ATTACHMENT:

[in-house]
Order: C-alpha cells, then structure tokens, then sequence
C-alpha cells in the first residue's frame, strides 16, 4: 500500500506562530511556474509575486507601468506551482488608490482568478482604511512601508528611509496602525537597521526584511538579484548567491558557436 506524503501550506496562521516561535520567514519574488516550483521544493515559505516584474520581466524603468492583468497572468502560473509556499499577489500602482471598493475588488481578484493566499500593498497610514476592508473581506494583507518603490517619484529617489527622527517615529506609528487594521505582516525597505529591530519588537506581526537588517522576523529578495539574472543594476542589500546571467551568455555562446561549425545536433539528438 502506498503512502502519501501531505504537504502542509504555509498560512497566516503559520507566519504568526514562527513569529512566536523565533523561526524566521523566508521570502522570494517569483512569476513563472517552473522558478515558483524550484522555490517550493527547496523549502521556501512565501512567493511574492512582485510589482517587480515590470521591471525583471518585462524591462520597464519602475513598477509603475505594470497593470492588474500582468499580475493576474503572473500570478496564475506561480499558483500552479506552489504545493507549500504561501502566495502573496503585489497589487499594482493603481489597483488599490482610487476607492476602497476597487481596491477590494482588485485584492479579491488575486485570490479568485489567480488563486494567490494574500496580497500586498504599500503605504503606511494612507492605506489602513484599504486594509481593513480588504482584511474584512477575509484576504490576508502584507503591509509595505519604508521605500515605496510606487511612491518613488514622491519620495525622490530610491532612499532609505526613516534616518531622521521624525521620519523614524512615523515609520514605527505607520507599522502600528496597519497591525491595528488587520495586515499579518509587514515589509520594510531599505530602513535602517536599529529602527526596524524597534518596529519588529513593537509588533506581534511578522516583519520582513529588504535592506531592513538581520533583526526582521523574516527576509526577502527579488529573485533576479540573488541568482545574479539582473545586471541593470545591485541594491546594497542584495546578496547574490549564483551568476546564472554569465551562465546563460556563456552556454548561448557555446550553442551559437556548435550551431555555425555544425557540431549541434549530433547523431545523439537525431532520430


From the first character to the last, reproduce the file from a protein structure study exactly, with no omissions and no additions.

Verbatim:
[in-house]
Order: C-alpha cells, then structure tokens, then sequence
C-alpha cells in the first residue's frame, strides 16, 4: 500500500506562530511556474509575486507601468506551482488608490482568478482604511512601508528611509496602525537597521526584511538579484548567491558557436 506524503501550506496562521516561535520567514519574488516550483521544493515559505516584474520581466524603468492583468497572468502560473509556499499577489500602482471598493475588488481578484493566499500593498497610514476592508473581506494583507518603490517619484529617489527622527517615529506609528487594521505582516525597505529591530519588537506581526537588517522576523529578495539574472543594476542589500546571467551568455555562446561549425545536433539528438 502506498503512502502519501501531505504537504502542509504555509498560512497566516503559520507566519504568526514562527513569529512566536523565533523561526524566521523566508521570502522570494517569483512569476513563472517552473522558478515558483524550484522555490517550493527547496523549502521556501512565501512567493511574492512582485510589482517587480515590470521591471525583471518585462524591462520597464519602475513598477509603475505594470497593470492588474500582468499580475493576474503572473500570478496564475506561480499558483500552479506552489504545493507549500504561501502566495502573496503585489497589487499594482493603481489597483488599490482610487476607492476602497476597487481596491477590494482588485485584492479579491488575486485570490479568485489567480488563486494567490494574500496580497500586498504599500503605504503606511494612507492605506489602513484599504486594509481593513480588504482584511474584512477575509484576504490576508502584507503591509509595505519604508521605500515605496510606487511612491518613488514622491519620495525622490530610491532612499532609505526613516534616518531622521521624525521620519523614524512615523515609520514605527505607520507599522502600528496597519497591525491595528488587520495586515499579518509587514515589509520594510531599505530602513535602517536599529529602527526596524524597534518596529519588529513593537509588533506581534511578522516583519520582513529588504535592506531592513538581520533583526526582521523574516527576509526577502527579488529573485533576479540573488541568482545574479539582473545586471541593470545591485541594491546594497542584495546578496547574490549564483551568476546564472554569465551562465546563460556563456552556454548561448557555446550553442551559437556548435550551431555555425555544425557540431549541434549530433547523431545523439537525431532520430